Much debate on race within higher education focuses on curricula, staffing levels and the attainment gap between black and minority ethnic students and their peers.
Far less examined are the research collaborations between universities and ethnic minority artists, educational and cultural organisations. These have immense potential for building capacity, forging relationships and developing new products and ideas. Yet a report published on 20 September by Common Cause Research – a collaboration between the universities of Bristol, Nottingham and Liverpool, the Runnymede Trust and Xtend – points to many obstacles.
“Universities are increasingly being asked to build collaborations,” said Keri Facer, professor of educational and social futures at the University of Bristol, and one of the authors of the report. Yet simply “because of the white majority nature of their staff”, those with ethnic minority communities are less likely to happen.
One key issue is “building trust”. Many projects are “initiated quickly in response to funding calls”, said Professor Facer, “by academics who don’t really understand what it takes to work with grassroots communities. It can involve them doing things differently…They need to learn to hear the expertise and knowledge of particular communities even when it doesn’t come in a form they are used to.”
The new report, Building Research Collaborations between Universities and Black and Minority Ethnic Communities, draws on interviews with 19 existing research partnerships. Small BME organisations involved, note the authors, suffer from “the systematic failure of universities as large organisations to pay small community organisations in a timely manner”. They could also be put off by “the burden of contracts, legal and HR processes”. In some cases, such time-consuming barriers were “seen not as ubiquitous bureaucracy, but as targeted attempts to alienate certain community organisations from participating within university systems”.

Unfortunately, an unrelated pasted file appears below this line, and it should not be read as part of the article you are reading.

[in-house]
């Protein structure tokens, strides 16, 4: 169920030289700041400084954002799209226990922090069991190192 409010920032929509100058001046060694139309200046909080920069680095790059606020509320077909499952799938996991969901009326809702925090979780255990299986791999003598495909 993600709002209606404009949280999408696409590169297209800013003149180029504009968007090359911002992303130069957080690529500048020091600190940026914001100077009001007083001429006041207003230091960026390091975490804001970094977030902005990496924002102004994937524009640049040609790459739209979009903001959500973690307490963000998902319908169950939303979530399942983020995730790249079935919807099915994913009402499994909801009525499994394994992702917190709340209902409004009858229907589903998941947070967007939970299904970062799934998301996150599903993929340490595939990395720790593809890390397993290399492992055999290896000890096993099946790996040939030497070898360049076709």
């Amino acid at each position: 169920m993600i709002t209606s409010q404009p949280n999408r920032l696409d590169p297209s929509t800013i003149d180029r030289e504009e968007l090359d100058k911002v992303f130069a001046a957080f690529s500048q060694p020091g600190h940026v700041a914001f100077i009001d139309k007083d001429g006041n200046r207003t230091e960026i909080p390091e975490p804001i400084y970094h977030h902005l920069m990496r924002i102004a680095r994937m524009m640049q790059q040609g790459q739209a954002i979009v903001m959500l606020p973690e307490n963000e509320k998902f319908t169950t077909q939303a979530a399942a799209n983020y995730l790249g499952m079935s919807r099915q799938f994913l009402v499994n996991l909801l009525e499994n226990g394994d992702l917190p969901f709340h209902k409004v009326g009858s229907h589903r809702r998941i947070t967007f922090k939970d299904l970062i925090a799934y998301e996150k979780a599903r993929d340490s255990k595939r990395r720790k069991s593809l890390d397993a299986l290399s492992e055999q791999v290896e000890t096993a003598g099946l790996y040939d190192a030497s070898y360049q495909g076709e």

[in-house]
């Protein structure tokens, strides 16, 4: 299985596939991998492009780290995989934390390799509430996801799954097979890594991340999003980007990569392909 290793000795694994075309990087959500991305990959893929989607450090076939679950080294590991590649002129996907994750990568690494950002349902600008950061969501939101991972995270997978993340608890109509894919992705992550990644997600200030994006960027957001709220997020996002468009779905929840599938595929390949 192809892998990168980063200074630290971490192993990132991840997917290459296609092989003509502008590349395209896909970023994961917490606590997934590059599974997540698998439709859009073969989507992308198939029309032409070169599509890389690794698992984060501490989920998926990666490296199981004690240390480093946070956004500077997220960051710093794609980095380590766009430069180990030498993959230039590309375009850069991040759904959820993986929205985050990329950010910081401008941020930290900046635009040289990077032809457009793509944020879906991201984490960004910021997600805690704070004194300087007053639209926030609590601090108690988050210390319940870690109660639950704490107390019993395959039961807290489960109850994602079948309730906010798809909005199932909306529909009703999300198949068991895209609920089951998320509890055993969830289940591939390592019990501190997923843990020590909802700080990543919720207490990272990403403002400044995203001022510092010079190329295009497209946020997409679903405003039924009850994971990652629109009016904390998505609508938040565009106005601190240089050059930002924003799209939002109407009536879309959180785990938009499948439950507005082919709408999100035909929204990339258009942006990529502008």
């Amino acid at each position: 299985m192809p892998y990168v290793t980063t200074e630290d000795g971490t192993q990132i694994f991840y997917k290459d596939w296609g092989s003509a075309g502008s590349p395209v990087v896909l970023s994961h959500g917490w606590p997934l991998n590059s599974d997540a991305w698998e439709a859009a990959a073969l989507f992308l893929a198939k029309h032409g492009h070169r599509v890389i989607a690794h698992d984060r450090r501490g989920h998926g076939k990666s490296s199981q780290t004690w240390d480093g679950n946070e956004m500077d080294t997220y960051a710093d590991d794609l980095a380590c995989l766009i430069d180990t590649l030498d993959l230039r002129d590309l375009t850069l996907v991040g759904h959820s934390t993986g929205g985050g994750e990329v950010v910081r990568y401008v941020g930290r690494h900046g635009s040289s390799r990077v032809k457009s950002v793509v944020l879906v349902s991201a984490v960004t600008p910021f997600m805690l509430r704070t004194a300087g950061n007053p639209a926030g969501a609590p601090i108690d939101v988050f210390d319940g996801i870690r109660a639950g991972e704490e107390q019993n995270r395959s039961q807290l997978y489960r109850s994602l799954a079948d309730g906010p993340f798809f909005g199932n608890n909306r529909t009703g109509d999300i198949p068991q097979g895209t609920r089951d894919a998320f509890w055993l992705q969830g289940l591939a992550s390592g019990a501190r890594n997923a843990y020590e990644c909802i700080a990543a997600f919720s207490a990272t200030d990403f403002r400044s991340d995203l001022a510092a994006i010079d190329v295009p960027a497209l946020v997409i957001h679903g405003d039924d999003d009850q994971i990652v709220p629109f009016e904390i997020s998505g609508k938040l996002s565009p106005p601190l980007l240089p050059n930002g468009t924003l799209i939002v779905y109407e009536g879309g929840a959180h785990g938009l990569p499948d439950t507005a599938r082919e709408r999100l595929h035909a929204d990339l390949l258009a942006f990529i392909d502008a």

In order to ameliorate this situation, the report goes on to set out “10 principles of fair and mutual research partnerships”, including commitments to “mutual benefit”, “transparency and accountability”, “fair knowledge exchange” and “reciprocal learning”. Academics in particular are urged to “explore the possibility of working in or being based in community spaces for projects and longer-term partnerships” and to “recognise that projects will need to allocate time for difficult conversations and for things going wrong”.
It was also very useful, added Professor Facer, to build in “follow-on opportunities”, since “successful projects are those when partners realise they are working together over the longer term. Then, when a critical issue emerges, academics and their partners are able to intervene together.”